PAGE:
For-profit colleges draw attention from regulators and millions of students
SACRAMENTO -- A year ago, Joseph Carrillo Jr. had to fight to get into crowded classes here at the public American River College. He couldn't find a guidance counselor, and he felt lost. So he switched to the private University of Phoenix. There, everything fell into place -- at 17 times the cost.
Carrillo's move from the community college to the for-profit university shows the allure of a higher-education sector that is growing so fast the federal government wants to rein it in. The 24-year-old, who hopes to own a business someday, said he was impressed by the ease of course scheduling at his new school and unconcerned about future debt.
"What good is cheap tuition if classes are so packed you can't even get in?" he asked.
But Congress and the Obama administration are concerned.
For-profit schools may be offering an educational alternative, but that choice often comes with crushing student debt, some observers say.
New federal rules, expected to be formally proposed in coming days, would tighten oversight of the industry. One much-debated proposal would cut federal aid to for-profit schools in certain cases if graduates spend more than 8 percent of their starting salaries to repay loans. Sen. Tom Harkin (D-Iowa) also plans this month to begin hearings on the industry, examining recruiting practices and student loan default rates.
Supporters of the schools say the proposed rules could shut down hundreds of programs, undermining President Obama's goal of making the nation the world leader in college completion by 2020.
"It will have a horrendous effect on programs in California and nationally," said Harris N. Miller, president of the Career College Association, which represents more than 1,400 for-profit schools. The association, which wields some clout in Congress, is mobilizing to fight the proposal.
Nationwide, enrollment in for-profit colleges soared from 673,000 in 2000 to 1.8 million in 2008. The growth has been fueled in California and some other states by discounts and incentives the schools offer to help students apply credits earned online toward community college degrees.
For-profit schools such as the University of Phoenix, DeVry University and Kaplan University (owned by Kaplan, a subsidiary of The Washington Post) offer professional, vocational and technical training and serve a large number of minority, low-income and first-generation college students. But they face federal scrutiny and lawsuits for burying some students under mountains of debt.
Federal aid to for-profit colleges jumped to $26.5 billion in 2009, from $4.6 billion in 2000. Two-thirds of for-profit students receive federal Pell grants, which target low-income students and don't have to be repaid. Even so, more than half of bachelor-degree recipients in 2007 at for-profit schools fell into a "high debt" range of at least $30,000 in loans, a recent College Board study found.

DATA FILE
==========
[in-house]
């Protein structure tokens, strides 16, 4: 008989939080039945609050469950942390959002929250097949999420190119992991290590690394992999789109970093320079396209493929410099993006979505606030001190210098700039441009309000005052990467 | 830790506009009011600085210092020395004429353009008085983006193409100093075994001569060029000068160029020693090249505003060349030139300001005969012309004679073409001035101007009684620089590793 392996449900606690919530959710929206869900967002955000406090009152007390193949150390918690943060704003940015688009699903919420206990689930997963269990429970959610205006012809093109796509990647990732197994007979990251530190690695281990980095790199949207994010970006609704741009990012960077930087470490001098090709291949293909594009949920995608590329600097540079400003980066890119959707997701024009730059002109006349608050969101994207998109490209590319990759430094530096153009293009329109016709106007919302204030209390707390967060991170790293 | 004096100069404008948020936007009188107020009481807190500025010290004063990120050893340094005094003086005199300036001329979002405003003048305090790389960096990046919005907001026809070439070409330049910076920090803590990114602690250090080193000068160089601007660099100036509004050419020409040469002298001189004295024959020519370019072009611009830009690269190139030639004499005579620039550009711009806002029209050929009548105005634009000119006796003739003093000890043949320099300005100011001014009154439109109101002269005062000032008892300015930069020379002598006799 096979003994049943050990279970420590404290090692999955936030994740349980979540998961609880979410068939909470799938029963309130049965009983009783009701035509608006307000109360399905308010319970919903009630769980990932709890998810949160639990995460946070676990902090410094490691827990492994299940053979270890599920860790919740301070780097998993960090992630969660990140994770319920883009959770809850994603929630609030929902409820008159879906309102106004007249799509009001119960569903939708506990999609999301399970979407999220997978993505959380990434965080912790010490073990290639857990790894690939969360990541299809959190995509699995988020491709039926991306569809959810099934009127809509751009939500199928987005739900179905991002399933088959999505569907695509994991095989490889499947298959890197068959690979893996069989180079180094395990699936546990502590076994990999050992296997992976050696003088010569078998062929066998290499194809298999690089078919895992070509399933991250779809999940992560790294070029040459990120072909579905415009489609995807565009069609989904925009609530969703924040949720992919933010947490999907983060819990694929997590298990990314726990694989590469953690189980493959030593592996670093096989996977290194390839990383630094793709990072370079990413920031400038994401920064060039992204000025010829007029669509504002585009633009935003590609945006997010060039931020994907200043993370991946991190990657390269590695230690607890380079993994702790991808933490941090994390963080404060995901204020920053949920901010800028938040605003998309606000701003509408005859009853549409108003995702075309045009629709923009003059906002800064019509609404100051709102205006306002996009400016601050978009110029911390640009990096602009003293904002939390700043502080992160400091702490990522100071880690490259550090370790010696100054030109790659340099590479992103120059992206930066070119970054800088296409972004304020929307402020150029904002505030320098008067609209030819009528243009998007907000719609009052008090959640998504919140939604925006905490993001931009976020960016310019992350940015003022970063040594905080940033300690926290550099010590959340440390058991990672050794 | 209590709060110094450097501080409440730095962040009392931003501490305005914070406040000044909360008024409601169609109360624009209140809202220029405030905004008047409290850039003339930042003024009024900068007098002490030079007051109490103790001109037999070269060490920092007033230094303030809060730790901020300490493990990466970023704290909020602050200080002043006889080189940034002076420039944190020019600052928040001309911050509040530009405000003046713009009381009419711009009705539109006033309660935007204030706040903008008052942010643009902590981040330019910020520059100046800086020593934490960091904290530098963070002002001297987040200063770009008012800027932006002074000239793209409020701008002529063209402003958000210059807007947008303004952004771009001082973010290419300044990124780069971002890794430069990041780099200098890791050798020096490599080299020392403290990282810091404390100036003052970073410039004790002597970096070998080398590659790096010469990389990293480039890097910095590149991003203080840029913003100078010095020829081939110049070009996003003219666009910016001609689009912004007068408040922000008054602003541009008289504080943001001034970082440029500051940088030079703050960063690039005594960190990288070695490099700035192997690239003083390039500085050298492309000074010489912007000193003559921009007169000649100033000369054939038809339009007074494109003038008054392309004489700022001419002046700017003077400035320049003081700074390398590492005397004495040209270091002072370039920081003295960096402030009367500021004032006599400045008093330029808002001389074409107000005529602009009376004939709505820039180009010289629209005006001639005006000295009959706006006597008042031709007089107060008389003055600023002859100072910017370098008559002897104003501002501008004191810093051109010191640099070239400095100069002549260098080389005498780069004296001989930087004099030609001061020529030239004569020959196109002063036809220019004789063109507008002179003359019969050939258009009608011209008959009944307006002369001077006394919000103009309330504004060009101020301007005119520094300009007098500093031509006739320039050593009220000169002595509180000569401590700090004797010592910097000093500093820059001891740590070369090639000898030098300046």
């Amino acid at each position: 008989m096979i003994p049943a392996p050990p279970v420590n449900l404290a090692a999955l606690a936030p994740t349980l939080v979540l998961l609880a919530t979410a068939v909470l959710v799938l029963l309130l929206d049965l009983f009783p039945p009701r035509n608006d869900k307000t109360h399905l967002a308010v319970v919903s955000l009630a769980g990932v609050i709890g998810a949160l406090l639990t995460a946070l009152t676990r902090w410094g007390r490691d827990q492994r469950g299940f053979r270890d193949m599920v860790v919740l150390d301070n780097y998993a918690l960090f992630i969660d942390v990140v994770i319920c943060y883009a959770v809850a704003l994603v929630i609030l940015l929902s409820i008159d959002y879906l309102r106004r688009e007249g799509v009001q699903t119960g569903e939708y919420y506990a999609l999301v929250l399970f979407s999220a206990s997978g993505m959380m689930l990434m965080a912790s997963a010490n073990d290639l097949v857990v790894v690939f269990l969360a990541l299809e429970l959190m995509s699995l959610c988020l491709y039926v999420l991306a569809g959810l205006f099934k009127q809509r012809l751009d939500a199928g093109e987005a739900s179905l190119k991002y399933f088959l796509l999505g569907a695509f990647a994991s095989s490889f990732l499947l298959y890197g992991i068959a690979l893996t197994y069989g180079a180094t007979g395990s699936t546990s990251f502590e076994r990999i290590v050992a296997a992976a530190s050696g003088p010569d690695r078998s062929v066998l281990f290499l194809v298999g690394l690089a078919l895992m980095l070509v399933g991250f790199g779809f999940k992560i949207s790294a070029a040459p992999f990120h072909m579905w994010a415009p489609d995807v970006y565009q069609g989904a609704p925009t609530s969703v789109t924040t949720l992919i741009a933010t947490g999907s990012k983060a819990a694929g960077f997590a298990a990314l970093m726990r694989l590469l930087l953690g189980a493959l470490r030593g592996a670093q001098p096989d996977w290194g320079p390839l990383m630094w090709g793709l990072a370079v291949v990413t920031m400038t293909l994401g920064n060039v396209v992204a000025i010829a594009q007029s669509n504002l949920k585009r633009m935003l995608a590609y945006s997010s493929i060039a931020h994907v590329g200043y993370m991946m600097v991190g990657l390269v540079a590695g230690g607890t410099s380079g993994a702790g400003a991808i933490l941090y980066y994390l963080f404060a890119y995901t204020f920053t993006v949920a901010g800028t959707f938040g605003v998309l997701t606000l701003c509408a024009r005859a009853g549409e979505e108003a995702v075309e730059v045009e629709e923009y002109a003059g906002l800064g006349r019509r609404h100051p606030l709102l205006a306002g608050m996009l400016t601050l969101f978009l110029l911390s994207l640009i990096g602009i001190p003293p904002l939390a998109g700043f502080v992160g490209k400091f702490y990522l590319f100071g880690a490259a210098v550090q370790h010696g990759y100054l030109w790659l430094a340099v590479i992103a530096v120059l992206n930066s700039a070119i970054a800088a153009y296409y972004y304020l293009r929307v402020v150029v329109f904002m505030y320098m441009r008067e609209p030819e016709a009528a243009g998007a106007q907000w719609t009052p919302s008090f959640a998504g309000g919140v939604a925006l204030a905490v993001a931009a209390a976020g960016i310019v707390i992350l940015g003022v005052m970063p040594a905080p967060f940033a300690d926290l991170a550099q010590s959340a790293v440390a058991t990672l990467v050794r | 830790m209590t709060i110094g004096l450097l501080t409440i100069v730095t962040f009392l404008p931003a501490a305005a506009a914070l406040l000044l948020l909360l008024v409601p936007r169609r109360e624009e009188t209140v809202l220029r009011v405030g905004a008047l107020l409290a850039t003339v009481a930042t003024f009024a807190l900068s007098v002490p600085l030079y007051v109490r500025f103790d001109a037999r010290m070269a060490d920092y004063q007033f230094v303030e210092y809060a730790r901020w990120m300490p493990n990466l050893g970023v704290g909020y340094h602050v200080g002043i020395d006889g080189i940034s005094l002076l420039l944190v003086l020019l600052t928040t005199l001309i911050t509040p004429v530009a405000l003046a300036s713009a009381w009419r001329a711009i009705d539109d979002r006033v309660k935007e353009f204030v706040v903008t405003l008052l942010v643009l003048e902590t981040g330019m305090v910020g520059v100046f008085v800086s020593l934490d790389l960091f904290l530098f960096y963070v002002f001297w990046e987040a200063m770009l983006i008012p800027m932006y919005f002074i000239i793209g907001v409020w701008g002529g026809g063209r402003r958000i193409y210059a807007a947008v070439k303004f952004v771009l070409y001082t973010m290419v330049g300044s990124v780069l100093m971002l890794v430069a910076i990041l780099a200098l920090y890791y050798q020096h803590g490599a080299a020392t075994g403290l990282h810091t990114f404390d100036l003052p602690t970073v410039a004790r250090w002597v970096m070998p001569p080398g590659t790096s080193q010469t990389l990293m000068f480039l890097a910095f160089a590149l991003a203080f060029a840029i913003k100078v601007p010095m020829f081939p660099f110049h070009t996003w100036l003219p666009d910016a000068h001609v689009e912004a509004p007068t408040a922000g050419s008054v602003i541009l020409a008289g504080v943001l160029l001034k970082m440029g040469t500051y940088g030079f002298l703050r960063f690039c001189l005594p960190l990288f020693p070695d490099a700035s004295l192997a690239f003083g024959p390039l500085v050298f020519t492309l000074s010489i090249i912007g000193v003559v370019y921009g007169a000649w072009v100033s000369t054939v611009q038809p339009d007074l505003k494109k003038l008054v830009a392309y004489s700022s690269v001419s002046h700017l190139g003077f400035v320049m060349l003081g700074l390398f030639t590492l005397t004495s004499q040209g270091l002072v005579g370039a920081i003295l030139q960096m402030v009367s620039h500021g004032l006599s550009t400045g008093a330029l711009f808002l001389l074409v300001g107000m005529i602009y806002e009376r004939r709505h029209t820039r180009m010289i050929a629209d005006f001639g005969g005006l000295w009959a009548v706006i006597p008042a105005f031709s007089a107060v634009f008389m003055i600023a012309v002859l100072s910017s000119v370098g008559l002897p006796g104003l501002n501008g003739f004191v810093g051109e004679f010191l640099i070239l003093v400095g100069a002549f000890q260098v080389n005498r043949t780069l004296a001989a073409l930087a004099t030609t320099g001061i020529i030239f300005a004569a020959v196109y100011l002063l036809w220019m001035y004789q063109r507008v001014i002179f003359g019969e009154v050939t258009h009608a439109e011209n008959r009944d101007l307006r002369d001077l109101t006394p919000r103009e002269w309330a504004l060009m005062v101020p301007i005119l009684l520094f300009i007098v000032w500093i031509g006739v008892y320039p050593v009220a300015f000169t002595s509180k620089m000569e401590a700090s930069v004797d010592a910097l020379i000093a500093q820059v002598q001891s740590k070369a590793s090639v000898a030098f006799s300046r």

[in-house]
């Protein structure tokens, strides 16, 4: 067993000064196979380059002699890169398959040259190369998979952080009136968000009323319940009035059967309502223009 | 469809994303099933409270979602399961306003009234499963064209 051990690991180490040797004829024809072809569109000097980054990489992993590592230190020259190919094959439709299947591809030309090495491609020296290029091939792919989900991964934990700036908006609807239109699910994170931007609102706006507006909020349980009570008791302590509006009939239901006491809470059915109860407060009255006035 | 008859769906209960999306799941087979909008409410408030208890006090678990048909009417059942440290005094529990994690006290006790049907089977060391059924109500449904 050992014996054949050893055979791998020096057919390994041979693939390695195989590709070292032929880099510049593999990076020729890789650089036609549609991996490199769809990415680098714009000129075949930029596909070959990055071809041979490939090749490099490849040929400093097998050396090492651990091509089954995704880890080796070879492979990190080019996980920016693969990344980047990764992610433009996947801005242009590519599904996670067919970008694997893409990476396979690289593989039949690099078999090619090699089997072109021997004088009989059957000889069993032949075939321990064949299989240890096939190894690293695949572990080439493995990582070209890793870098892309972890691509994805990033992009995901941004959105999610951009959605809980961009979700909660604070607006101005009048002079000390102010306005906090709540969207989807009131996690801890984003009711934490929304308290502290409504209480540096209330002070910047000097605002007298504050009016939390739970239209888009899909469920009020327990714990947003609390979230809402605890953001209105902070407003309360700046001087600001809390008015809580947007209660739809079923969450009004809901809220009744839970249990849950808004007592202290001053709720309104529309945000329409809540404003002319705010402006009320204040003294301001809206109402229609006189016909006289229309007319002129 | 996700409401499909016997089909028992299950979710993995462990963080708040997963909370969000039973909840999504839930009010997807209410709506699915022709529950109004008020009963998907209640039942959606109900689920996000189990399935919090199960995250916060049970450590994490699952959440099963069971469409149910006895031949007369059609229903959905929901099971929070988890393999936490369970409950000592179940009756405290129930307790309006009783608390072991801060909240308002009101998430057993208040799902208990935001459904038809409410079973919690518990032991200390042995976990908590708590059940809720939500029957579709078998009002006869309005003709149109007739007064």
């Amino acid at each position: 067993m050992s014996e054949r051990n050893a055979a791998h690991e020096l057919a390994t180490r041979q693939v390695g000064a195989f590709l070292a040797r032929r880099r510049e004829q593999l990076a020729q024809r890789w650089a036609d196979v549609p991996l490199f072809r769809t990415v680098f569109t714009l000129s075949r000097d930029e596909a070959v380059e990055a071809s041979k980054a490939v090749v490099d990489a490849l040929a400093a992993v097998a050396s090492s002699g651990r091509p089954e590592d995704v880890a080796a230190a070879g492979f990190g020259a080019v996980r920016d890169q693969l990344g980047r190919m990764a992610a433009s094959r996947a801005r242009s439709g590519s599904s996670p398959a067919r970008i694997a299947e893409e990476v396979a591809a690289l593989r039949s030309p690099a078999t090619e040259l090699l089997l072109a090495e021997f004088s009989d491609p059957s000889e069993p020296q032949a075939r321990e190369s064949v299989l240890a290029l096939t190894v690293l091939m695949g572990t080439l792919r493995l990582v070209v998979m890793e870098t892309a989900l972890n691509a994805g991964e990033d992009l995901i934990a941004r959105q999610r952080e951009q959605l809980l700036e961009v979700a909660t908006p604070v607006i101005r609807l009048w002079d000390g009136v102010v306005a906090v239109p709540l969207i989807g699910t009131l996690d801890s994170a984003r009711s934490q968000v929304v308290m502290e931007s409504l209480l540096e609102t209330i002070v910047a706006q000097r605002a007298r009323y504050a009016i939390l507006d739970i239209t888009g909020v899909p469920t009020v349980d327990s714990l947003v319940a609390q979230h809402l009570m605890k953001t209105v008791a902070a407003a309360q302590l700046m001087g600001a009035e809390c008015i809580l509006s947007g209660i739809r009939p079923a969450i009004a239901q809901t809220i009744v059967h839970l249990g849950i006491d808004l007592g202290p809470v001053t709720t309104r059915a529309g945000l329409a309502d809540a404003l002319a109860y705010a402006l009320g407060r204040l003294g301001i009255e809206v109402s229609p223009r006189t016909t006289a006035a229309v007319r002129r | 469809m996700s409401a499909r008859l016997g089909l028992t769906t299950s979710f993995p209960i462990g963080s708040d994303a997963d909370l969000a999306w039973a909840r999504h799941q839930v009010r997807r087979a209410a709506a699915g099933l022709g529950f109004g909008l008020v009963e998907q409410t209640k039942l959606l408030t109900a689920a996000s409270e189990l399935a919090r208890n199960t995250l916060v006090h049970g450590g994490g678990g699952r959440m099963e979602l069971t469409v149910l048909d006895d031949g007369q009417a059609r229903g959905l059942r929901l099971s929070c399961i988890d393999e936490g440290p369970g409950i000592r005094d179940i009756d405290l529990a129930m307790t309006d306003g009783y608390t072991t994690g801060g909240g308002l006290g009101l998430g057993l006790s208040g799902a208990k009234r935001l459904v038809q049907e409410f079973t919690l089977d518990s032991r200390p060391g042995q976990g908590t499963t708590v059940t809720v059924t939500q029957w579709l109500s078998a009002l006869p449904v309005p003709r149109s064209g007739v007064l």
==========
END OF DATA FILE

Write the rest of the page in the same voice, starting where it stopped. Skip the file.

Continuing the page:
"These schools lay it all out for students with Pell grants and student loans," said Stan Jones, president of a nonprofit organization called Complete College America. Students, he said, "don't feel like they are paying for anything, but it's really just like a credit card for higher education."
For-profit colleges rely more on federal aid than many other higher-education institutions. The aid helps offset tuition at for-profit schools, which averaged $14,174 in 2009, according to the College Board. The average for two-year state schools was $2,544.
California is in the vanguard of a movement toward cooperation between overstretched community colleges and for-profit schools. Its community college system, with nearly 3 million students, has the nation's lowest tuition: $26 per credit. Carrillo's credits at an outlet of the University of Phoenix near here cost $450 apiece. But community colleges in this state are so crowded that officials don't discourage students from attending for-profit schools or enrolling in their online courses to satisfy degree requirements.
For-profit enrollment surged more than 20 percent in California last year, while the state's 112 cash-strapped community colleges were reducing course offerings, canceling summer school and turning away up to half of applicants. An estimated 8,800 students, including Carrillo, transferred from the state's two-year schools to the University of Phoenix.
While the Obama administration seeks to increase oversight of for-profit schools, it acknowledges their significant role. Education Secretary Arne Duncan last month urged the sector "to get rid of bad actors." But Duncan added: "Among the for-profits, phenomenal players are out there making a huge difference in helping people take the next step in the economic ladder."
Korry is a freelance writer based in the San Francisco Bay area. Willen is associate editor of the Hechinger Report, the nonprofit, nonpartisan education news outlet that produced this article. It is affiliated with the Hechinger Institute on Education and the Media, based at Teachers College, Columbia University.